Almost all the Supreme Court justices attended law school at either Harvard or Yale, as did President Obama's latest nominee.
If confirmed as a Supreme Court justice, Elena Kagan will bring greater diversity to the court by adding a third woman. What she will not bring is educational diversity. Her confirmation will leave the court entirely composed of former law students at either Harvard or Yale.
Why should we care? When you virtually exclude all but two of the nation's 160 law schools as sources for justices, it not only reduces the number of outstanding candidates but guarantees a certain insularity in training and influences on the court. This bias is not only elitist but decidedly anti-intellectual. Moreover, there is no objective basis for favoring these two schools.
If Obama had looked more broadly at outstanding graduates from other schools, he might have found someone with more professional experience, a more extensive writing record or some actual experience in the judiciary.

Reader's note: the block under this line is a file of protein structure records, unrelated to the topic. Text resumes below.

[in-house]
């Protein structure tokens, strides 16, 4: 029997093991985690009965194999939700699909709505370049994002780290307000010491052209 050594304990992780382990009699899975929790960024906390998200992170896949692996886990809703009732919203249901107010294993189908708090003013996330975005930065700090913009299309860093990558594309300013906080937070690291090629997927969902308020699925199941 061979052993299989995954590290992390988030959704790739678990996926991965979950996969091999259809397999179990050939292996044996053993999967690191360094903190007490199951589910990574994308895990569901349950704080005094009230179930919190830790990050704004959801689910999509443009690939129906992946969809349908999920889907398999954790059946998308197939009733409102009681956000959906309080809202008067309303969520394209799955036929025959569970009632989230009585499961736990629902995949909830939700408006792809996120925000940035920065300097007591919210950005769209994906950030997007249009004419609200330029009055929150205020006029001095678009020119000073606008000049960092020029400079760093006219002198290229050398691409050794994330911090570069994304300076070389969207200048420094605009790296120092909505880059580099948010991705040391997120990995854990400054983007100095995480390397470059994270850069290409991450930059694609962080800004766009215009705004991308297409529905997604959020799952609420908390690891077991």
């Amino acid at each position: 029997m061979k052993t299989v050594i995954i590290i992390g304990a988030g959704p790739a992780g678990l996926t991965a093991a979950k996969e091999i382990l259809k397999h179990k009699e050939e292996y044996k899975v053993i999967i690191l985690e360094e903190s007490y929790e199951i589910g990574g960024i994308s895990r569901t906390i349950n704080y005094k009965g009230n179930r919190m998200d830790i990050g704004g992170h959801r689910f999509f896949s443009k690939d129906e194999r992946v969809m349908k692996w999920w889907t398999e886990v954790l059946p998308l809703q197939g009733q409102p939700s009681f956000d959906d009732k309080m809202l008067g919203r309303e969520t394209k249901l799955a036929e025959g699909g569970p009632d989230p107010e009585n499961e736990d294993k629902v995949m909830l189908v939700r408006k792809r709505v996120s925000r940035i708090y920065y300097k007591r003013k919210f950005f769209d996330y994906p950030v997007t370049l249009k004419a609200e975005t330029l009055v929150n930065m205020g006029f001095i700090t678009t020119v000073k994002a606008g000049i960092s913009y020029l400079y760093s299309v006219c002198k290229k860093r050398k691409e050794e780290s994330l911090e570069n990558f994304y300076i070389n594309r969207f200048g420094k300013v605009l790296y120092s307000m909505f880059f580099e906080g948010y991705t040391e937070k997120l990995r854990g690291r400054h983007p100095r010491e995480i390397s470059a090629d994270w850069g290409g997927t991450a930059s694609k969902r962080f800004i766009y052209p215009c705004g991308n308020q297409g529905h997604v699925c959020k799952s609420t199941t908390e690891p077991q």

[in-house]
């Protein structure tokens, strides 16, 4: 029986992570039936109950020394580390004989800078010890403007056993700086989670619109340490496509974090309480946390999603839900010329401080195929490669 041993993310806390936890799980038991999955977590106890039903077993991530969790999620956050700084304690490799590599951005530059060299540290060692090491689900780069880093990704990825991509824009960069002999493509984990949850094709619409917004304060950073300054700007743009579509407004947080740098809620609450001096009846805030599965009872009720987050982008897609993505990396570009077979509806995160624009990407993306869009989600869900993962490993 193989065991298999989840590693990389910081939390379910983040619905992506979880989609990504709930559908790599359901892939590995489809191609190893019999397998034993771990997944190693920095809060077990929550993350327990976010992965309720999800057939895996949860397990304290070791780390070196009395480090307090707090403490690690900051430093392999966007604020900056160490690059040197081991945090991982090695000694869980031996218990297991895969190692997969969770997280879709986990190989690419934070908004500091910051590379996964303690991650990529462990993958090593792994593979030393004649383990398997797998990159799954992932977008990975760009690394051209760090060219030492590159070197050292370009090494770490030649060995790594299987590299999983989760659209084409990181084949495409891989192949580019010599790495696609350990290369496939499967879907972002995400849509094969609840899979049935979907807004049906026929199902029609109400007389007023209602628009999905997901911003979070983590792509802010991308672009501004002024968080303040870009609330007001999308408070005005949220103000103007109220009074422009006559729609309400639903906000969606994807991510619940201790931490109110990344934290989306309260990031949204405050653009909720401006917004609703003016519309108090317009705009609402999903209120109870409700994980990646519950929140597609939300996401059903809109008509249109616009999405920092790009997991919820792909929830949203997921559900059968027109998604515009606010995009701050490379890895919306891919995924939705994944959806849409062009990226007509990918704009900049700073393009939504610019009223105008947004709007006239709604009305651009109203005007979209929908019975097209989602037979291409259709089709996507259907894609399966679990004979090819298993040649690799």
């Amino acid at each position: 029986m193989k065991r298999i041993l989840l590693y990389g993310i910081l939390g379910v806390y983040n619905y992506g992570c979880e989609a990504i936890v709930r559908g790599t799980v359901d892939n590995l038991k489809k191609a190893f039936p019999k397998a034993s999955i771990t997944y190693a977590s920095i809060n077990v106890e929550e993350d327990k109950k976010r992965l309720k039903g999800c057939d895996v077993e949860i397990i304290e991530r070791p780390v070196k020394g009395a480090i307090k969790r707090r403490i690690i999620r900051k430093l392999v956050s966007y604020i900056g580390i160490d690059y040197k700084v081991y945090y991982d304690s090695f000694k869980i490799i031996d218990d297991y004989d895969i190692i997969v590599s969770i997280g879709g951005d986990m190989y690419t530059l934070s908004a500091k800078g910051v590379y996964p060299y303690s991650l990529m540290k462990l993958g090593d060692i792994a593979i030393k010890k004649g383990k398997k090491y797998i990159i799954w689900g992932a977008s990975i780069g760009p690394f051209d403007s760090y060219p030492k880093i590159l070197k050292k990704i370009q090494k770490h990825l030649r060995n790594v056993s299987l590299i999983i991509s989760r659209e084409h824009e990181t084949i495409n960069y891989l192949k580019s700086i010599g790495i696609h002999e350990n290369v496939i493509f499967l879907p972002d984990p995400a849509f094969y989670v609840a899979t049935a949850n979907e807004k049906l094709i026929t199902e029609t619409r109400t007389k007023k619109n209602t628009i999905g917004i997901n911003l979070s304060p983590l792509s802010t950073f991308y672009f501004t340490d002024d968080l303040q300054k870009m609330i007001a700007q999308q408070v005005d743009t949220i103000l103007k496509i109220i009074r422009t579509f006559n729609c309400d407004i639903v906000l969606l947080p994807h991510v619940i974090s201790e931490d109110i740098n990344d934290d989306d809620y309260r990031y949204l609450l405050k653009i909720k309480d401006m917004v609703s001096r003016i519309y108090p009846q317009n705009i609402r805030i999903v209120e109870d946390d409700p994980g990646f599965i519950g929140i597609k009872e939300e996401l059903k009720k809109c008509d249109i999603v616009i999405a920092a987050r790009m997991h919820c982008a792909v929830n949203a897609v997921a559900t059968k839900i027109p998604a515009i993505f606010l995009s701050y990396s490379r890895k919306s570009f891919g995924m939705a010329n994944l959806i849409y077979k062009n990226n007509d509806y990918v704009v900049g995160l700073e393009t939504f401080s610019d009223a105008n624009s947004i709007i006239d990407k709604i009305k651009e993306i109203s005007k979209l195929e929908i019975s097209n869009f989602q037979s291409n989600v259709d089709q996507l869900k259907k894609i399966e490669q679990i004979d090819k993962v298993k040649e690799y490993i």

The favoritism shown Harvard and Yale should be viewed not just as incestuous but as scandalous. It undermines educational institutions across the country by maintaining a clearly arbitrary and capricious basis for selection. It also runs against the grain of a nation based on meritocracy and opportunity.
If there is one place in the world that should be free of such baseless bias, it is the Supreme Court of the United States. But that would require looking a bit west and south from the banks of the Charles River.